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population in 1990 in comparison with 1980. At the same time, there was increasing interest in obtaining more frequent population estimates for small areas.
To counter this problem of declining long-form response rates and to provide more frequent data for small areas, in 1994 the Census Bureau decided to move toward a continuous measurement design similar to one that had been proposed years earlier by Leslie Kish (see National Research Council, 1995, p. 71). This continuous measurement survey was named the American Community Survey, and the Census Bureau set a goal of conducting a short-form-only census in 2010 and to fully implement the ACS by then. It was expected that the ACS could provide estimates for small areas that were about as precise as long-form-sample estimates for small areas by accumulating samples over 5 years. However, very early in the development process, rising costs led to a decision to scale back the originally planned size of 500,000 housing units per month to a sample of 250,000 housing units per month (National Research Council, 1995, p. 127). This decision to reduce the desired sample size had a significant deleterious effect on the ability of the ACS to provide reliable 1-year data for small areas.
Each month, the ACS questionnaire—which is similar in content to the old census long form—is mailed to 250,000 housing units across the nation. The units have been sampled from the Census Bureau’s Master Address File using a probability sample design in which housing units in small areas are oversampled. As with the long form of the census, response to the ACS is required by law.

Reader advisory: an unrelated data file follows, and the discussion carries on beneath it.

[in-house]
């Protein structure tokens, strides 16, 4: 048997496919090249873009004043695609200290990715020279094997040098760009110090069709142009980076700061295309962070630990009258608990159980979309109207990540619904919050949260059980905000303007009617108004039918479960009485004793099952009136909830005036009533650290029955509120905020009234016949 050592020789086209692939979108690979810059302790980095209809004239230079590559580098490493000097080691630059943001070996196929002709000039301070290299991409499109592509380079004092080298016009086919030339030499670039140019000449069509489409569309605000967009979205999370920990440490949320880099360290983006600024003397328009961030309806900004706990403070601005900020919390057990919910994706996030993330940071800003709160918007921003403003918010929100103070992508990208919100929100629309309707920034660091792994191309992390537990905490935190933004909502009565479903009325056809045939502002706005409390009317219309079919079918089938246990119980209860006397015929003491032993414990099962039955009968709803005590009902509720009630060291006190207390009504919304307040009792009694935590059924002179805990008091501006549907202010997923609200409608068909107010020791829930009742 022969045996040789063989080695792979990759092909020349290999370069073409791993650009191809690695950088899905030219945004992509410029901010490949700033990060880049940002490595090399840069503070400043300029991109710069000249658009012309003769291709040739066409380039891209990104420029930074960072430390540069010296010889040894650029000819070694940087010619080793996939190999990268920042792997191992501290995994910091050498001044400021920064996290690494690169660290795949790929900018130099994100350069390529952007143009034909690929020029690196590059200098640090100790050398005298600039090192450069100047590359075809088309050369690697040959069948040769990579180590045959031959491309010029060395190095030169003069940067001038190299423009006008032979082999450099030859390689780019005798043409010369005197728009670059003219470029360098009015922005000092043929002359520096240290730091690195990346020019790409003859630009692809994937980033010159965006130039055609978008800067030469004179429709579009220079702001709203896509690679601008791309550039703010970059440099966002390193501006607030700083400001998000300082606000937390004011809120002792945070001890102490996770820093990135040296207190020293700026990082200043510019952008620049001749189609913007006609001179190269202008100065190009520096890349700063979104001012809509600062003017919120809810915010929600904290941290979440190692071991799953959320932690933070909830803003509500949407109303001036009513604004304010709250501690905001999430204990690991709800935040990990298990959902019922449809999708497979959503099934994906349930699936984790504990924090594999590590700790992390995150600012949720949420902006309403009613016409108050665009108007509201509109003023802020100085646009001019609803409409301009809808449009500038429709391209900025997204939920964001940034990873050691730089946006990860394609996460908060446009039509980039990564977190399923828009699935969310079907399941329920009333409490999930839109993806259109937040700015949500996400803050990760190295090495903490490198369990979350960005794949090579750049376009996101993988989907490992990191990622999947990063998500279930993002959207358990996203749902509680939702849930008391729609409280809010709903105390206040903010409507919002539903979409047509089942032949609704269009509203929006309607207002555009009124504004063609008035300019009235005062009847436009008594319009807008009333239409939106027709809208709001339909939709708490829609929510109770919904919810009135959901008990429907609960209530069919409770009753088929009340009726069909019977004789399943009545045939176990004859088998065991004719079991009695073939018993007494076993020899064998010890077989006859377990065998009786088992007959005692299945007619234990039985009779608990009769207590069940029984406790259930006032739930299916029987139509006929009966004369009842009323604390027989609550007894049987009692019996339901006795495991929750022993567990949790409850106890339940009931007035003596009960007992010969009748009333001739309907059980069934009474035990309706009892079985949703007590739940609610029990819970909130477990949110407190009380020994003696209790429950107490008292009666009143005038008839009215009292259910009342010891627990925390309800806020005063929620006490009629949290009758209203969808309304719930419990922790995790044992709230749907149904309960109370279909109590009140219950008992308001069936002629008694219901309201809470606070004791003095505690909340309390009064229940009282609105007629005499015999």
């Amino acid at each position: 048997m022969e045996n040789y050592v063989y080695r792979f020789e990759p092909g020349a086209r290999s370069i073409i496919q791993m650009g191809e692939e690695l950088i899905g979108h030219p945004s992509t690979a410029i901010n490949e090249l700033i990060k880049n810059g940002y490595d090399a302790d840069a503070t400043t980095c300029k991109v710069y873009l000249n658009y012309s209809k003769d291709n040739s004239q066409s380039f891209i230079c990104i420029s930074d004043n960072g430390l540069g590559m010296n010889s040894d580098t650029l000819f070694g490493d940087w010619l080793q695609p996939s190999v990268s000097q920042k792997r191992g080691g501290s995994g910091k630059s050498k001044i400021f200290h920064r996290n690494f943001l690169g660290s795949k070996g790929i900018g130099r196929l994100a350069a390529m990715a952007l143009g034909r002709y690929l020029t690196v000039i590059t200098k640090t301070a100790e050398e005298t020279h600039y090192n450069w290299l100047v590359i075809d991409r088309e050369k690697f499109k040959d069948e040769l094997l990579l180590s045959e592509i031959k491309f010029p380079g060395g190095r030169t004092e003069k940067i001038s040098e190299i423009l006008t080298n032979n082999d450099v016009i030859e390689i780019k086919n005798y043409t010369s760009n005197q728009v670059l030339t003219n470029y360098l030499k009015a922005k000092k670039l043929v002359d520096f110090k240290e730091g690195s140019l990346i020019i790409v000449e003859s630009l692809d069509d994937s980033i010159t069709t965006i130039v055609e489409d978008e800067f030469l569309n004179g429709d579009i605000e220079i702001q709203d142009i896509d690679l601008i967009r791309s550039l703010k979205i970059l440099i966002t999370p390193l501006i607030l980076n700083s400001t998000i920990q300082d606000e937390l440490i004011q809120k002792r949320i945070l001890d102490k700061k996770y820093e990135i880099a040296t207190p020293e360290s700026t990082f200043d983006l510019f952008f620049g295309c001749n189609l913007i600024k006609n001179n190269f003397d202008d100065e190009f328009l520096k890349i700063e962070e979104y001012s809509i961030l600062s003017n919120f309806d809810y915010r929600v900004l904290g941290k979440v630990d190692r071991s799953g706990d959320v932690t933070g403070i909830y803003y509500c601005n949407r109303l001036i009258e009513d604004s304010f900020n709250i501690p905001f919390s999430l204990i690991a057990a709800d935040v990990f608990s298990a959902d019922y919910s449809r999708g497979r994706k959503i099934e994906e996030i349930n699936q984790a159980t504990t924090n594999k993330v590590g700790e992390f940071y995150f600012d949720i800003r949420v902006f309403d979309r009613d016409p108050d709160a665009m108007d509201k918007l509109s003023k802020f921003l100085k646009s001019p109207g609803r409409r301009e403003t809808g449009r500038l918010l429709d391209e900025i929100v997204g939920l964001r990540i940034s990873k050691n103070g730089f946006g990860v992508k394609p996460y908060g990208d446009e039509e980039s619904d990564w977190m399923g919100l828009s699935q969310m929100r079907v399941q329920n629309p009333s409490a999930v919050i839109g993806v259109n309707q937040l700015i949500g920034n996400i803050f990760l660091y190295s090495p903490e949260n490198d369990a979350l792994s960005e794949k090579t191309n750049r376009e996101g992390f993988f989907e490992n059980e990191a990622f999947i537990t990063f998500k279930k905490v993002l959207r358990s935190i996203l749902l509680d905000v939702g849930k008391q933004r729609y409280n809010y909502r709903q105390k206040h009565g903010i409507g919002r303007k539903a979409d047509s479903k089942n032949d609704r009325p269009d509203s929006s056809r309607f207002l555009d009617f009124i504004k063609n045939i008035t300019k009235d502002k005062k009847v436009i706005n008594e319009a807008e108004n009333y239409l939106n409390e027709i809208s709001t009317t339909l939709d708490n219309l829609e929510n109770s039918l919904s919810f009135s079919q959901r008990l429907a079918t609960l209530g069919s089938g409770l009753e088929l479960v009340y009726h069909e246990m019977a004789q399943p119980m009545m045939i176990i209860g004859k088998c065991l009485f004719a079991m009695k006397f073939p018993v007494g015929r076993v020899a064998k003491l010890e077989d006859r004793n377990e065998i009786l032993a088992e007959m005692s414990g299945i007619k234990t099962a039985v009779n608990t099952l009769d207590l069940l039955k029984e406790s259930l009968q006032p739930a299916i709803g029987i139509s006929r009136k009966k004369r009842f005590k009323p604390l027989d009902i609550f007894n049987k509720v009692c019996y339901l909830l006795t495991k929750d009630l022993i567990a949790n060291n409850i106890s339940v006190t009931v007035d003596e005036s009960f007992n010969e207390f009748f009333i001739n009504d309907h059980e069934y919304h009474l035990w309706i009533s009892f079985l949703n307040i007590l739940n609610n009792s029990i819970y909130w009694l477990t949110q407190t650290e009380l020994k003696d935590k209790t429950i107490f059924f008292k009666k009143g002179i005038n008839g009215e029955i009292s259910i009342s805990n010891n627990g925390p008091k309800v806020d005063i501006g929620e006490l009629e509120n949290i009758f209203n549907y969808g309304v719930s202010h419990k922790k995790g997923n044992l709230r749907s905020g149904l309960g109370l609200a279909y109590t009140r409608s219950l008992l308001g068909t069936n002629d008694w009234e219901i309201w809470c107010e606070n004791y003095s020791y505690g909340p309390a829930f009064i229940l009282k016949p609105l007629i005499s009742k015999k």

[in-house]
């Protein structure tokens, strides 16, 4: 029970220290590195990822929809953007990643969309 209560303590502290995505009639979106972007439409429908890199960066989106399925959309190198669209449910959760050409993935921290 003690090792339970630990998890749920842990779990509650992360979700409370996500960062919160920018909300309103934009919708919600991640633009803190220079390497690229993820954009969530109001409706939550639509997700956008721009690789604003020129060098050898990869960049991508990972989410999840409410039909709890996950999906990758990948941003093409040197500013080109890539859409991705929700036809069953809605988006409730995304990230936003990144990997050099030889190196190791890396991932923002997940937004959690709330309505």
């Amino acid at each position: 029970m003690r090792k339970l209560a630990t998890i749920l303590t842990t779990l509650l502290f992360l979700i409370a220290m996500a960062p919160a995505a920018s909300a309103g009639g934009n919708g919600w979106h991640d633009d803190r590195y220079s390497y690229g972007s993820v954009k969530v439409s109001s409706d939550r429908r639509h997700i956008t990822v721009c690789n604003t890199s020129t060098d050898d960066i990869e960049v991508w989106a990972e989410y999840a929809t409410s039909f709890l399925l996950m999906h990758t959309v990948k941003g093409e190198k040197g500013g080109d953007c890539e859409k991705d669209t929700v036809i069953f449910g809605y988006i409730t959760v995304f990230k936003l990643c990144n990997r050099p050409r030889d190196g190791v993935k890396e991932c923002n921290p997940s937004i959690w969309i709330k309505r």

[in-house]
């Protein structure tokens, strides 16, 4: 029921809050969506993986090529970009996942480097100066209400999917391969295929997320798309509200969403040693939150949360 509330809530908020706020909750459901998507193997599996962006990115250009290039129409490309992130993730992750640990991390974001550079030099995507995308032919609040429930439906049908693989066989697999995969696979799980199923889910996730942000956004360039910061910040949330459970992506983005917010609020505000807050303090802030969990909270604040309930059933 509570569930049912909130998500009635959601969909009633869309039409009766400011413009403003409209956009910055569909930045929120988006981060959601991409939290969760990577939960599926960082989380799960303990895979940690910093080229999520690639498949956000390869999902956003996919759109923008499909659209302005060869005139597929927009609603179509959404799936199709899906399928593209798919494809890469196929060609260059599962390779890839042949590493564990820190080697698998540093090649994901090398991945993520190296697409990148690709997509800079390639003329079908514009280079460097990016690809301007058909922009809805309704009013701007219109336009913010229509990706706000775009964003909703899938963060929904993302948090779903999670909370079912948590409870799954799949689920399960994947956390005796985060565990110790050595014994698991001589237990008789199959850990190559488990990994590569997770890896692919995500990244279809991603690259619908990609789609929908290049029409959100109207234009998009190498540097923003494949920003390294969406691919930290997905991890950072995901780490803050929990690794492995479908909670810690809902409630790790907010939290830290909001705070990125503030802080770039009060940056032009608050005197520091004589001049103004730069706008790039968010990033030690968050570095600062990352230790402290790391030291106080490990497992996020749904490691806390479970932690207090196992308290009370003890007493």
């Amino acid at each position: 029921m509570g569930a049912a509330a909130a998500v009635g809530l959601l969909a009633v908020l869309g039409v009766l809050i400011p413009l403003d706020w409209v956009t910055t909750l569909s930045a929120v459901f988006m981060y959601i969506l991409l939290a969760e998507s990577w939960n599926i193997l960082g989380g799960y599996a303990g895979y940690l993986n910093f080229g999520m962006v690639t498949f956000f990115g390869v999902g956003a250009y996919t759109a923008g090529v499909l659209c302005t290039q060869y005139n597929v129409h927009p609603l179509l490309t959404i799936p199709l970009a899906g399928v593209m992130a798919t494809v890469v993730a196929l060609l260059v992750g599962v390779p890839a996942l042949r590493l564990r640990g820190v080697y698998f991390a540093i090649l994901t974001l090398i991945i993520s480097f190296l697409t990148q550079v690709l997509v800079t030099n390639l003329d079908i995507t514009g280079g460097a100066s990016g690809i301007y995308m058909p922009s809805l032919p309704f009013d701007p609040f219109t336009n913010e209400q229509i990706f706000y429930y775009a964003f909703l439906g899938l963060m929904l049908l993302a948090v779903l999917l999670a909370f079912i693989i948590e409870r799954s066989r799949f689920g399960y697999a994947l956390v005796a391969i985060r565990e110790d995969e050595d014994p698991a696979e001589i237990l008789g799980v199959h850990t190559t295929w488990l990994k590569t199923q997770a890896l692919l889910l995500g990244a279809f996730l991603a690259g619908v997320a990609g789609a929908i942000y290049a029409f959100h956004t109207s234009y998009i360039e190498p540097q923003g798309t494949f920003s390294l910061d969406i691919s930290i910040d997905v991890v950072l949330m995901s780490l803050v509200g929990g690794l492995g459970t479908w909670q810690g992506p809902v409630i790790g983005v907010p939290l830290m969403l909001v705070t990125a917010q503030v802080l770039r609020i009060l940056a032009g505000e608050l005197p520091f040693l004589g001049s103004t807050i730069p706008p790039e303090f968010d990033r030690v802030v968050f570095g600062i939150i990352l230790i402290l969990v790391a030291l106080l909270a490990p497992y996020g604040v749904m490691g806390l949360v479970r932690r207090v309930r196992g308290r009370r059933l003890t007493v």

The ACS mail questionnaire uses a matrix layout for questions on sex, age, race, ethnicity, and household relationship. It provides space for information on five household members; information on additional household members is gathered through a follow-up telephone survey. The ACS instructs the household respondent to provide data on all people who, at the time of completing the questionnaire, have been living or staying at the household address for more than 2 months (including usual residents who are away for less than 2 months). Individuals in the ACS samples that reside in group quarters (such as college dormitories and prisons) are counted at the group quarters location, in effect applying a de facto residence rule regardless of how long an individual has lived or expects to live in the group quarters.
The residential housing unit addresses in the ACS sample with usable mailing addresses—about 95 percent of each month’s sample of 250,000 addresses—are sent a notification letter 4 days before they receive a questionnaire booklet, and a reminder postcard is sent 3 days after the questionnaire mailing. Whenever a questionnaire is not returned by mail within 3 weeks, a second questionnaire is mailed to the address. If there is no response to the second mailing, and if the Census Bureau is able to obtain a telephone number for the address, trained interviewers conduct telephone interviews using computer-assisted telephone interviewing (CATI) software.